Investors in renewable energy are profiting from a government-backed subsidy regime at the expense of taxpayers, the energy regulator Ofgem argued yesterday.
Calling for an overhaul, the watchdog complained the system was a “very expensive way of reducing carbon emissions compared to other alternatives”.
Alistair Buchanan, chief executive of Ofgem, said: “We support emphatically the government’s aim of cutting carbon emissions and recognise that renewable generation has a part to play in achieving that aim. But we think that a review of the scheme could provide more carbon reductions and promote renewable generation at a lower cost to customers, who are already facing higher energy bills.”
According to Ofgem’s analysis, the cost per tonne of carbon saved under the current subsidy regime is £184 to £481. This is much higher than the costs of other policy measures, such as the European Union’s emissions trading scheme, at £12 to £70 a tonne, the climate change levy at £18 to £40 a tonne, and the energy efficiency commitment, which ranges from bringing a benefit to a cost of £60 a tonne.
Calling for the system to be replaced, Ofgem said it was “leading to much higher returns for current renewable generators than investors expected or required”.
At present, companies producing electricity from renewable sources such as wind, landfill gas and biomass – fuel derived from plants or animal waste that is burned with fossil fuels such as coal – qualify for “renewable obligation certificates” or ROCs. Under a rule known as the renewable obligation, suppliers must generate a certain amount of their output from renewable sources and they can purchase ROCs from wind farms and other renewable suppliers to make up this amount.
However, the price of a ROC, currently about £40, is linked to the wholesale electricity price. This means that if the price of electricity is high, as it is at present, renewable companies can profit doubly, both selling their electricity for more money and also receiving highly valued ROCs which they sell to generators.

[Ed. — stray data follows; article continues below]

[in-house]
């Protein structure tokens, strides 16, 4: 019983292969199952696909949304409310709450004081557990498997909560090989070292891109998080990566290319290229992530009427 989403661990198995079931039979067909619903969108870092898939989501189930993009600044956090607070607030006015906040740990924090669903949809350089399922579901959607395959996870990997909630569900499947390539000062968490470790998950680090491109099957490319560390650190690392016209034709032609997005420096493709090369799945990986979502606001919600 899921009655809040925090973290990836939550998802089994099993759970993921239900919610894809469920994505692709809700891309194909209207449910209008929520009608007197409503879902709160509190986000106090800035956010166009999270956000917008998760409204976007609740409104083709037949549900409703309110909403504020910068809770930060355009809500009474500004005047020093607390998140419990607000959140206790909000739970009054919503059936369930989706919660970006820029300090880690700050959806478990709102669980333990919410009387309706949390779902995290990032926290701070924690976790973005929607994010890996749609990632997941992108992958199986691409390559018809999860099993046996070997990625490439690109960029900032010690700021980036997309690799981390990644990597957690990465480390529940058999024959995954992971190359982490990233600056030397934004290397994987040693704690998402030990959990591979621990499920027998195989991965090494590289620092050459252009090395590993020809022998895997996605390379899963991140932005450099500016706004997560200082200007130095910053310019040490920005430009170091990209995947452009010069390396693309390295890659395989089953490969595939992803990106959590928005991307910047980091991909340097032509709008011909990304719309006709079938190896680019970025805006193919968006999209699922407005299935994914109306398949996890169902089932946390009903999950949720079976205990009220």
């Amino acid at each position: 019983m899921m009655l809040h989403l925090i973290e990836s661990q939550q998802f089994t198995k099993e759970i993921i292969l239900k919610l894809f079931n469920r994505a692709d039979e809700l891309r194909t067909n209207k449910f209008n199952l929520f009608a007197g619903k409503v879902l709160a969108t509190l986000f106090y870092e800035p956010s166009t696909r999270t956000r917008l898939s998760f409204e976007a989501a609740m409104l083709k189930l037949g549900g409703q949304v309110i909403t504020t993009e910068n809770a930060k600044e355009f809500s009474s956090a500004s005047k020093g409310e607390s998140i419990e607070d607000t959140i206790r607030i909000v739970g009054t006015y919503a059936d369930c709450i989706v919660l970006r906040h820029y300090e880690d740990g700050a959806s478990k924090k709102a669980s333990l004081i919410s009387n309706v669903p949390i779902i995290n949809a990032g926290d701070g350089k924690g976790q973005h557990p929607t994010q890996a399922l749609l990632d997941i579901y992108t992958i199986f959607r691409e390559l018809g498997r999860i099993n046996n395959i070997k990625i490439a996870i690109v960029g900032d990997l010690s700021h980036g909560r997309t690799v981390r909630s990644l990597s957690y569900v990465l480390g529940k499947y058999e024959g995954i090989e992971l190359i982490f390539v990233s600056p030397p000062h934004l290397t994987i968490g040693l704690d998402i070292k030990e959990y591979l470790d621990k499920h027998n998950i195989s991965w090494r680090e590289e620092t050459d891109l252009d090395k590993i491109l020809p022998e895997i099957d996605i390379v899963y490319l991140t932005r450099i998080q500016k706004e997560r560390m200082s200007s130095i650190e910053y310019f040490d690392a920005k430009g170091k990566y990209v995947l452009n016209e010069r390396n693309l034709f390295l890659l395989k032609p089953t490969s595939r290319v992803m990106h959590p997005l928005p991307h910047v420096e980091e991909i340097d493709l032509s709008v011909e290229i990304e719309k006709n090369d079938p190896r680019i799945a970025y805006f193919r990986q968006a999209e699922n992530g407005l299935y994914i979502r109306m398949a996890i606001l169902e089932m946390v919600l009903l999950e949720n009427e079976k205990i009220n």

Ofgem argues that this link with the wholesale electricity price should be broken to stop renewable companies making such high profits from subsidies. Its preferred option is a system that would see renewable generators selling their electricity to suppliers based on long-term contracts, containing a fixed subsidy value.
But wind companies said the government risked alarming investors in renewable energy if it changed the subsidy rules.
They claimed that changing the rules now would make it impossible for the government to meet its target of generating 10 per cent of electricity from renewable sources by 2010. At present, about 5 per cent comes from renewables.
While admitting that high electricity prices were the main reason for the extensive profits to be made from renewable generation, the regulator said that electricity prices would have to fall steeply to make ROCs good value for money for the taxpayer.
By Fiona Harvey,Environment Correspondent
Published: January 23 2007
Copyright The Financial Times Limited 2007
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